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So I need to find finite topological spaces $X,Y$ and a map $f:X \rightarrow Y$ which is a continuous bijection but not a homeomorphism.

My attempt: Let both $X$ and $Y$ be the set $\{a,b,c\}$, and let $f$ be the identity function. Let $X$ have the discrete topology and let $Y$ have the indiscrete topology. Now, $f$ is clearly a bijection, and the pre-images are $f^{-1}(\emptyset) = \emptyset$ and $f^{-1}(Y) = X$. So $f$ is continuous.

Now, consider $f^{-1}$. The pre-image $(f^{-1})^{-1}(a) = f(a) = a$, but while $a$ is open in $X$, it's not open in $Y$. Therefore $f^{-1}$ is not continuous, and so we are done.

Is this a correct example?

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    $\begingroup$ Yes, it’s correct. You could also use the two-point discrete and indiscrete space, or the two-point discrete space and the Sierpiński space, among many other examples. $\endgroup$ – Brian M. Scott Apr 20 '16 at 11:33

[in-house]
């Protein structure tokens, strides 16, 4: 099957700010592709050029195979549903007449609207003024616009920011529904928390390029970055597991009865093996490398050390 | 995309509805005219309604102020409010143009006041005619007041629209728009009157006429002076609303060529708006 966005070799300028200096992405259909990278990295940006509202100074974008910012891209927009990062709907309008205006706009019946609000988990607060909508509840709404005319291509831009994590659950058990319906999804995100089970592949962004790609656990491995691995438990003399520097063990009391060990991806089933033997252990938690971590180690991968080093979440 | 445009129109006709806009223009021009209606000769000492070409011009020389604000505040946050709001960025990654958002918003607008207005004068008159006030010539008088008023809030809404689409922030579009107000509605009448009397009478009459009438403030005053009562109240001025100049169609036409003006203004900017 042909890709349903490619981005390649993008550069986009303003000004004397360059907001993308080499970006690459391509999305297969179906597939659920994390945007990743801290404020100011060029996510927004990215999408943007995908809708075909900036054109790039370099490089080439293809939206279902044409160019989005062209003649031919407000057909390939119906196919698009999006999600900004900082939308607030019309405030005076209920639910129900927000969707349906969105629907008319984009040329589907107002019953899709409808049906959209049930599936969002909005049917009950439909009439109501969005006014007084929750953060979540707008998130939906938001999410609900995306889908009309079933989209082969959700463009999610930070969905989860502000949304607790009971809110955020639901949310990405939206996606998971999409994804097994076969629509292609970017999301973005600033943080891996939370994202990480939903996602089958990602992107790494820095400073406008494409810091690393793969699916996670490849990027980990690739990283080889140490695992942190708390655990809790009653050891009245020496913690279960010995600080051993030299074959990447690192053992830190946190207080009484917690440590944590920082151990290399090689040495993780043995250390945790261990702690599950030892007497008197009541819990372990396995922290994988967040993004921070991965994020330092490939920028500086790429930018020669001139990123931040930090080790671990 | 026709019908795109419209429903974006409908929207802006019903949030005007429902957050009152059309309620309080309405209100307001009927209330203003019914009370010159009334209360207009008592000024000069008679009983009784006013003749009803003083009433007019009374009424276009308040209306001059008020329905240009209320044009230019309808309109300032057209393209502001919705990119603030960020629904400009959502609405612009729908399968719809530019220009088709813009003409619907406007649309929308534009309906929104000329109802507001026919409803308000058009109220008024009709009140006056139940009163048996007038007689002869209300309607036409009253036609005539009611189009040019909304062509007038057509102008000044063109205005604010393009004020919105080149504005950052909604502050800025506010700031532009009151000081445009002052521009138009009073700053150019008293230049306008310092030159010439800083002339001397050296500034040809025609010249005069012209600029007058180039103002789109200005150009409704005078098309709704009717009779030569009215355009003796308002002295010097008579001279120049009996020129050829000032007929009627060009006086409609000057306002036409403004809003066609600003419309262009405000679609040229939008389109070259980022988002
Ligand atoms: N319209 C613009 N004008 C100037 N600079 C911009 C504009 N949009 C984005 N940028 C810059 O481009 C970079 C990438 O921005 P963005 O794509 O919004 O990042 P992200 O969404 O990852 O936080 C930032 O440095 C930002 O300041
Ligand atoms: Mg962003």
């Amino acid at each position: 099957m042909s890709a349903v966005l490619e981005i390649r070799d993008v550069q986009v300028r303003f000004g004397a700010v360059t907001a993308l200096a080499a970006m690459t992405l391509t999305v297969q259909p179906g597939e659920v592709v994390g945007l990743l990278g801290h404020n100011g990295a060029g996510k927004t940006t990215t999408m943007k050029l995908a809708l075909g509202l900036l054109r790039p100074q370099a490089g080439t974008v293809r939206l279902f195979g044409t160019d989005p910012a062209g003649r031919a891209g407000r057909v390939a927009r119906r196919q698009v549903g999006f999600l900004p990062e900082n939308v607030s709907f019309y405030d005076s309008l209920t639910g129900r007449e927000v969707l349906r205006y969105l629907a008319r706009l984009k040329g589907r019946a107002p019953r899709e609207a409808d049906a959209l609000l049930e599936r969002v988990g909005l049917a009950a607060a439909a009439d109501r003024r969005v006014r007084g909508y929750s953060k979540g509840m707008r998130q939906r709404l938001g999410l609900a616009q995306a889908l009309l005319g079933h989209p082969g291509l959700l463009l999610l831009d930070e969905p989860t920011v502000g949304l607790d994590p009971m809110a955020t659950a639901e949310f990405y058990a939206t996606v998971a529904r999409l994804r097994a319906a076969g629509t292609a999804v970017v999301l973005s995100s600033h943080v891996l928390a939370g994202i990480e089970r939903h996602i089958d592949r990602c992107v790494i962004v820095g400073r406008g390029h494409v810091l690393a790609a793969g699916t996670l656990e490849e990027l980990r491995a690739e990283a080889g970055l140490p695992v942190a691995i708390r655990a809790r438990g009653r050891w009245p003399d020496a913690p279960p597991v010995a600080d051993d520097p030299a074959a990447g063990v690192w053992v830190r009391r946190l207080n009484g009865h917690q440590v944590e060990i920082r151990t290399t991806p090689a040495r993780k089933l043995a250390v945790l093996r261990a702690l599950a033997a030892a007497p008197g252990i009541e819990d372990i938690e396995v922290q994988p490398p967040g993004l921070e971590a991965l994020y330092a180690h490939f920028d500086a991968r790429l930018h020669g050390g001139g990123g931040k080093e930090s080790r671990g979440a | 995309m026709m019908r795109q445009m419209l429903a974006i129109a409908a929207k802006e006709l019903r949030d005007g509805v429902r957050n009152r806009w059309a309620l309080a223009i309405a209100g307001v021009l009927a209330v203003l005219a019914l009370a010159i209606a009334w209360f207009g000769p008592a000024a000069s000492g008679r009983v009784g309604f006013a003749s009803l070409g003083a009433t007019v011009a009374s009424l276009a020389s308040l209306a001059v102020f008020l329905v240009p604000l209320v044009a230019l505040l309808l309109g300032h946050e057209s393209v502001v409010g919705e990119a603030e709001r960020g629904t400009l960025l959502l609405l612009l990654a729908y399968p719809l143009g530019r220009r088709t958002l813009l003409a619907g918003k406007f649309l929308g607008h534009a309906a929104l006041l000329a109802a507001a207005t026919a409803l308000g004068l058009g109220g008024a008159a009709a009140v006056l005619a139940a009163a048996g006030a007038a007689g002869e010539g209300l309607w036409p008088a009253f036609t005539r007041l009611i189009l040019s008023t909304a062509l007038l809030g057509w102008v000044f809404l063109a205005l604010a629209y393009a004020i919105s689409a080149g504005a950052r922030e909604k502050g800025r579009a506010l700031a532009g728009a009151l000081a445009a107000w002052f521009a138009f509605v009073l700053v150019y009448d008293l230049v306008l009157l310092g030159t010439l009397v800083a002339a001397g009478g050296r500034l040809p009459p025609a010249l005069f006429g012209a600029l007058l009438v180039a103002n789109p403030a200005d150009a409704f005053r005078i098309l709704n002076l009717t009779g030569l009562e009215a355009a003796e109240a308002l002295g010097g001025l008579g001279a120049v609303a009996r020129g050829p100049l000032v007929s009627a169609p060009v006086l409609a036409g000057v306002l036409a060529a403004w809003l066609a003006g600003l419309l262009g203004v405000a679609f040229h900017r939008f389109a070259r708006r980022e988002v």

• $\begingroup$ Yes, in fact this example works for sets of any cardinality greater than $2$. $\endgroup$ – sqtrat Apr 20 '16 at 11:33
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    $\begingroup$ More generally the identity function $(X,\tau_1)\to (X,\tau_2)$ is continuous if and only if $\tau_2\subset \tau_1$. In particular it cannot be an homeomorphism if the two topologies $\tau_1,\tau_2$ are different. $\endgroup$ – Arnaud D. Apr 20 '16 at 11:41

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